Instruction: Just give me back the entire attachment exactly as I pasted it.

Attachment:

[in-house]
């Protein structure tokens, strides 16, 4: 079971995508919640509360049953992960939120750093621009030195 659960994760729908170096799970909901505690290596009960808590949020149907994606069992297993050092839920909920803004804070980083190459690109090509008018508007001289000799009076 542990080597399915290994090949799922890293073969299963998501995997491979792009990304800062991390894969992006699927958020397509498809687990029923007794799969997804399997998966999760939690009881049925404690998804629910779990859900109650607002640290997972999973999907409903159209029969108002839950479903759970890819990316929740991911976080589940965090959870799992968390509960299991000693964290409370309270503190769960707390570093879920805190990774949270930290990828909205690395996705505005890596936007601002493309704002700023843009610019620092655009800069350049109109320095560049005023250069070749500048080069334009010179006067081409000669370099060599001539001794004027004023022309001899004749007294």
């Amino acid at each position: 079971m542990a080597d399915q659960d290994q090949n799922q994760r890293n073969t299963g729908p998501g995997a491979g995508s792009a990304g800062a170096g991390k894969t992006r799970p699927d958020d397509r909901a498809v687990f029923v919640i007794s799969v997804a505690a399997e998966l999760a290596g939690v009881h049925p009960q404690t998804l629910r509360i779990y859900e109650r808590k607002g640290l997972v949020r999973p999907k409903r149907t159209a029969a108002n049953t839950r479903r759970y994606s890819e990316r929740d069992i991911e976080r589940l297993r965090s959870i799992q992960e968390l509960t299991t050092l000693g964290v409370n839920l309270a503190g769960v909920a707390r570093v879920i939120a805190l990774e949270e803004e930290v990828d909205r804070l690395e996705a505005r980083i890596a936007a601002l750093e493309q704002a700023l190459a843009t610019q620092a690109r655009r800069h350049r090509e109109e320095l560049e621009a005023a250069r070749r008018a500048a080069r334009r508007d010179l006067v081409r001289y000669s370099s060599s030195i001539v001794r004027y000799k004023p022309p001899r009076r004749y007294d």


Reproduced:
[in-house]
């Protein structure tokens, strides 16, 4: 079971995508919640509360049953992960939120750093621009030195 659960994760729908170096799970909901505690290596009960808590949020149907994606069992297993050092839920909920803004804070980083190459690109090509008018508007001289000799009076 542990080597399915290994090949799922890293073969299963998501995997491979792009990304800062991390894969992006699927958020397509498809687990029923007794799969997804399997998966999760939690009881049925404690998804629910779990859900109650607002640290997972999973999907409903159209029969108002839950479903759970890819990316929740991911976080589940965090959870799992968390509960299991000693964290409370309270503190769960707390570093879920805190990774949270930290990828909205690395996705505005890596936007601002493309704002700023843009610019620092655009800069350049109109320095560049005023250069070749500048080069334009010179006067081409000669370099060599001539001794004027004023022309001899004749007294």
């Amino acid at each position: 079971m542990a080597d399915q659960d290994q090949n799922q994760r890293n073969t299963g729908p998501g995997a491979g995508s792009a990304g800062a170096g991390k894969t992006r799970p699927d958020d397509r909901a498809v687990f029923v919640i007794s799969v997804a505690a399997e998966l999760a290596g939690v009881h049925p009960q404690t998804l629910r509360i779990y859900e109650r808590k607002g640290l997972v949020r999973p999907k409903r149907t159209a029969a108002n049953t839950r479903r759970y994606s890819e990316r929740d069992i991911e976080r589940l297993r965090s959870i799992q992960e968390l509960t299991t050092l000693g964290v409370n839920l309270a503190g769960v909920a707390r570093v879920i939120a805190l990774e949270e803004e930290v990828d909205r804070l690395e996705a505005r980083i890596a936007a601002l750093e493309q704002a700023l190459a843009t610019q620092a690109r655009r800069h350049r090509e109109e320095l560049e621009a005023a250069r070749r008018a500048a080069r334009r508007d010179l006067v081409r001289y000669s370099s060599s030195i001539v001794r004027y000799k004023p022309p001899r009076r004749y007294d």